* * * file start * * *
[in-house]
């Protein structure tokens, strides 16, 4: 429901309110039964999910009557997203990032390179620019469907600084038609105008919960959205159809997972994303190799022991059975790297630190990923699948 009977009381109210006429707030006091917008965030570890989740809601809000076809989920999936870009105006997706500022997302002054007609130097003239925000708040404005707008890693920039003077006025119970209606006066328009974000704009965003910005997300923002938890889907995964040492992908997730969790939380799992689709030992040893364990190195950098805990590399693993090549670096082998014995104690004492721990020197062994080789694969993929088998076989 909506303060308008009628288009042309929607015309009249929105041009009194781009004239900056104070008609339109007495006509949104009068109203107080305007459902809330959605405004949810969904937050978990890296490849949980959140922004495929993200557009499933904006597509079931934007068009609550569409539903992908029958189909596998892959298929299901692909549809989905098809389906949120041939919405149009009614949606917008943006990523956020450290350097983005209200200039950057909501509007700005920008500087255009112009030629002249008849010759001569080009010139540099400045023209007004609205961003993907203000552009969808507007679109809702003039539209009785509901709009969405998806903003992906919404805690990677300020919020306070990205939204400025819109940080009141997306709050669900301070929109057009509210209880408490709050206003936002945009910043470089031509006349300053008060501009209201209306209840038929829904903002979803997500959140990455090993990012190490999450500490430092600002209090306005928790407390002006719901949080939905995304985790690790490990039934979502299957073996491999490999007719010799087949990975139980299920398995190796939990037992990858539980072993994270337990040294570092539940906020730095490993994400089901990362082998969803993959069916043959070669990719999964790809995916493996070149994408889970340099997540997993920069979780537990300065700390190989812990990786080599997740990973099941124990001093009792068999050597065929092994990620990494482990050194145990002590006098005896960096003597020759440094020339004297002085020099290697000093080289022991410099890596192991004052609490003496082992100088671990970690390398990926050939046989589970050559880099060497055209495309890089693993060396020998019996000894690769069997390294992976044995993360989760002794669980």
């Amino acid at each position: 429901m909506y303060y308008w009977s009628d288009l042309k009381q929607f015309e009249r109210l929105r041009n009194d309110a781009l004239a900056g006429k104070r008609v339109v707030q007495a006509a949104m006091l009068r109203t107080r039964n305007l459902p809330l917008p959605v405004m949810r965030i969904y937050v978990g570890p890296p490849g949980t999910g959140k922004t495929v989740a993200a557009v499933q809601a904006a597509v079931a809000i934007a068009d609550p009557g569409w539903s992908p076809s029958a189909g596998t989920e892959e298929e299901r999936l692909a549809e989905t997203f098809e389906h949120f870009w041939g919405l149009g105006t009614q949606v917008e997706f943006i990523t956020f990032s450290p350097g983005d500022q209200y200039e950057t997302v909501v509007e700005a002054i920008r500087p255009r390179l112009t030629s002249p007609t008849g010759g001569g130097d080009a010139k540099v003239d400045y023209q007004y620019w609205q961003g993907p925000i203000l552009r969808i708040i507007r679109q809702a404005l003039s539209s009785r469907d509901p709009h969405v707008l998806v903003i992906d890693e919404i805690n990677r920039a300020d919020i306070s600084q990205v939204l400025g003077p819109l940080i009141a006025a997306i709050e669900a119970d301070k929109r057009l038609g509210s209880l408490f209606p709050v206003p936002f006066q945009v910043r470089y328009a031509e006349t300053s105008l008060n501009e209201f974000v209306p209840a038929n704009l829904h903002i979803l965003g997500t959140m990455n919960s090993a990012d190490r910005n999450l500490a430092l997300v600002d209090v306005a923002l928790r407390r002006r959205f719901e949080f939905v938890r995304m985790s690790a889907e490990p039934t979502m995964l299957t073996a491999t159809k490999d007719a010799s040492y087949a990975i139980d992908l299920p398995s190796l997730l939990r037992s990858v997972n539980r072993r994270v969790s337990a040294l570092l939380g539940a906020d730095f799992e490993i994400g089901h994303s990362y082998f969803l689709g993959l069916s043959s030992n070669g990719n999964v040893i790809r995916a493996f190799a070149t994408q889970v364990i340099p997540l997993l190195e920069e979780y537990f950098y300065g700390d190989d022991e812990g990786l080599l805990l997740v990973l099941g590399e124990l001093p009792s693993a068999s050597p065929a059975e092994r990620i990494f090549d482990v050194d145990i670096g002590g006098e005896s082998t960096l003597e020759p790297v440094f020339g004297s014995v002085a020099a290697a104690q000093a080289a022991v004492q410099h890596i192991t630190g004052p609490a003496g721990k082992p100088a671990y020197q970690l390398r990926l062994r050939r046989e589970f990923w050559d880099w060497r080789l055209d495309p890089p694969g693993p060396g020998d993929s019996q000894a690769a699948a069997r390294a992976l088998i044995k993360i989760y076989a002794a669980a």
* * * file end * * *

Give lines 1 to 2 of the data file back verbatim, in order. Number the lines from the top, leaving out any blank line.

[in-house]
């Protein structure tokens, strides 16, 4: 429901309110039964999910009557997203990032390179620019469907600084038609105008919960959205159809997972994303190799022991059975790297630190990923699948 009977009381109210006429707030006091917008965030570890989740809601809000076809989920999936870009105006997706500022997302002054007609130097003239925000708040404005707008890693920039003077006025119970209606006066328009974000704009965003910005997300923002938890889907995964040492992908997730969790939380799992689709030992040893364990190195950098805990590399693993090549670096082998014995104690004492721990020197062994080789694969993929088998076989 909506303060308008009628288009042309929607015309009249929105041009009194781009004239900056104070008609339109007495006509949104009068109203107080305007459902809330959605405004949810969904937050978990890296490849949980959140922004495929993200557009499933904006597509079931934007068009609550569409539903992908029958189909596998892959298929299901692909549809989905098809389906949120041939919405149009009614949606917008943006990523956020450290350097983005209200200039950057909501509007700005920008500087255009112009030629002249008849010759001569080009010139540099400045023209007004609205961003993907203000552009969808507007679109809702003039539209009785509901709009969405998806903003992906919404805690990677300020919020306070990205939204400025819109940080009141997306709050669900301070929109057009509210209880408490709050206003936002945009910043470089031509006349300053008060501009209201209306209840038929829904903002979803997500959140990455090993990012190490999450500490430092600002209090306005928790407390002006719901949080939905995304985790690790490990039934979502299957073996491999490999007719010799087949990975139980299920398995190796939990037992990858539980072993994270337990040294570092539940906020730095490993994400089901990362082998969803993959069916043959070669990719999964790809995916493996070149994408889970340099997540997993920069979780537990300065700390190989812990990786080599997740990973099941124990001093009792068999050597065929092994990620990494482990050194145990002590006098005896960096003597020759440094020339004297002085020099290697000093080289022991410099890596192991004052609490003496082992100088671990970690390398990926050939046989589970050559880099060497055209495309890089693993060396020998019996000894690769069997390294992976044995993360989760002794669980």